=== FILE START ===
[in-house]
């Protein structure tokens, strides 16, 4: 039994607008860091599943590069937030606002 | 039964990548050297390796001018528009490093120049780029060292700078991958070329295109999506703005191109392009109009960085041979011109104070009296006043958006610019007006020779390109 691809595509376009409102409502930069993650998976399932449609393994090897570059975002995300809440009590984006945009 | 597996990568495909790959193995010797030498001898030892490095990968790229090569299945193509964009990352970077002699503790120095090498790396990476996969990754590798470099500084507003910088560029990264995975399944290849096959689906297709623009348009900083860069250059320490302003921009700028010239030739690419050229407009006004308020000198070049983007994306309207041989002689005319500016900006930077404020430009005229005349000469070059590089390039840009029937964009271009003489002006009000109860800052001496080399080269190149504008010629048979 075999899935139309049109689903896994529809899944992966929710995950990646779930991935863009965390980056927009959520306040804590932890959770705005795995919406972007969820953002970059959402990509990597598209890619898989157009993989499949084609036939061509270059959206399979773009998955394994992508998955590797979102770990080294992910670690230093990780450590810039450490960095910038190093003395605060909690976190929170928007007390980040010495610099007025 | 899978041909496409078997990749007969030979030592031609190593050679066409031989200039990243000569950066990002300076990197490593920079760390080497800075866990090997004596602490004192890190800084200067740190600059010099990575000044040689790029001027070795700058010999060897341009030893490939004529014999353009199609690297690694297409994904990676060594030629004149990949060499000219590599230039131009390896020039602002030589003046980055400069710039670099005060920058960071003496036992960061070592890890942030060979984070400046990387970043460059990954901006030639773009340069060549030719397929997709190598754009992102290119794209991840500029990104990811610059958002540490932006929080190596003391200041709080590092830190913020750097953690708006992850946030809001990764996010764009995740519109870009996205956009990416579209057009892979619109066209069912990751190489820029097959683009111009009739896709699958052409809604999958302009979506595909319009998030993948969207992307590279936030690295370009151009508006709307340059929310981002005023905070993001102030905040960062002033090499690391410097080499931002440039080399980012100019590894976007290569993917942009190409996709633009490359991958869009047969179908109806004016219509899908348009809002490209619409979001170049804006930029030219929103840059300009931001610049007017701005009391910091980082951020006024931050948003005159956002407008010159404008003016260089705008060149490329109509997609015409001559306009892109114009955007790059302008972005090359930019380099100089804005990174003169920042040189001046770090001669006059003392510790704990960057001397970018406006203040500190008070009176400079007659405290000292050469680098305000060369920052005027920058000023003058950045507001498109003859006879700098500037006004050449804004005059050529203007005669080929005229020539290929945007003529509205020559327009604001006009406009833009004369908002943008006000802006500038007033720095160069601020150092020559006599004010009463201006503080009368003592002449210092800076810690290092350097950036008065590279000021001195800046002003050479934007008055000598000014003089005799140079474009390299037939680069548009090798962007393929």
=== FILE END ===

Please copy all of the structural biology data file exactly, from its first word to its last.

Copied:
[in-house]
């Protein structure tokens, strides 16, 4: 039994607008860091599943590069937030606002 | 039964990548050297390796001018528009490093120049780029060292700078991958070329295109999506703005191109392009109009960085041979011109104070009296006043958006610019007006020779390109 691809595509376009409102409502930069993650998976399932449609393994090897570059975002995300809440009590984006945009 | 597996990568495909790959193995010797030498001898030892490095990968790229090569299945193509964009990352970077002699503790120095090498790396990476996969990754590798470099500084507003910088560029990264995975399944290849096959689906297709623009348009900083860069250059320490302003921009700028010239030739690419050229407009006004308020000198070049983007994306309207041989002689005319500016900006930077404020430009005229005349000469070059590089390039840009029937964009271009003489002006009000109860800052001496080399080269190149504008010629048979 075999899935139309049109689903896994529809899944992966929710995950990646779930991935863009965390980056927009959520306040804590932890959770705005795995919406972007969820953002970059959402990509990597598209890619898989157009993989499949084609036939061509270059959206399979773009998955394994992508998955590797979102770990080294992910670690230093990780450590810039450490960095910038190093003395605060909690976190929170928007007390980040010495610099007025 | 899978041909496409078997990749007969030979030592031609190593050679066409031989200039990243000569950066990002300076990197490593920079760390080497800075866990090997004596602490004192890190800084200067740190600059010099990575000044040689790029001027070795700058010999060897341009030893490939004529014999353009199609690297690694297409994904990676060594030629004149990949060499000219590599230039131009390896020039602002030589003046980055400069710039670099005060920058960071003496036992960061070592890890942030060979984070400046990387970043460059990954901006030639773009340069060549030719397929997709190598754009992102290119794209991840500029990104990811610059958002540490932006929080190596003391200041709080590092830190913020750097953690708006992850946030809001990764996010764009995740519109870009996205956009990416579209057009892979619109066209069912990751190489820029097959683009111009009739896709699958052409809604999958302009979506595909319009998030993948969207992307590279936030690295370009151009508006709307340059929310981002005023905070993001102030905040960062002033090499690391410097080499931002440039080399980012100019590894976007290569993917942009190409996709633009490359991958869009047969179908109806004016219509899908348009809002490209619409979001170049804006930029030219929103840059300009931001610049007017701005009391910091980082951020006024931050948003005159956002407008010159404008003016260089705008060149490329109509997609015409001559306009892109114009955007790059302008972005090359930019380099100089804005990174003169920042040189001046770090001669006059003392510790704990960057001397970018406006203040500190008070009176400079007659405290000292050469680098305000060369920052005027920058000023003058950045507001498109003859006879700098500037006004050449804004005059050529203007005669080929005229020539290929945007003529509205020559327009604001006009406009833009004369908002943008006000802006500038007033720095160069601020150092020559006599004010009463201006503080009368003592002449210092800076810690290092350097950036008065590279000021001195800046002003050479934007008055000598000014003089005799140079474009390299037939680069548009090798962007393929």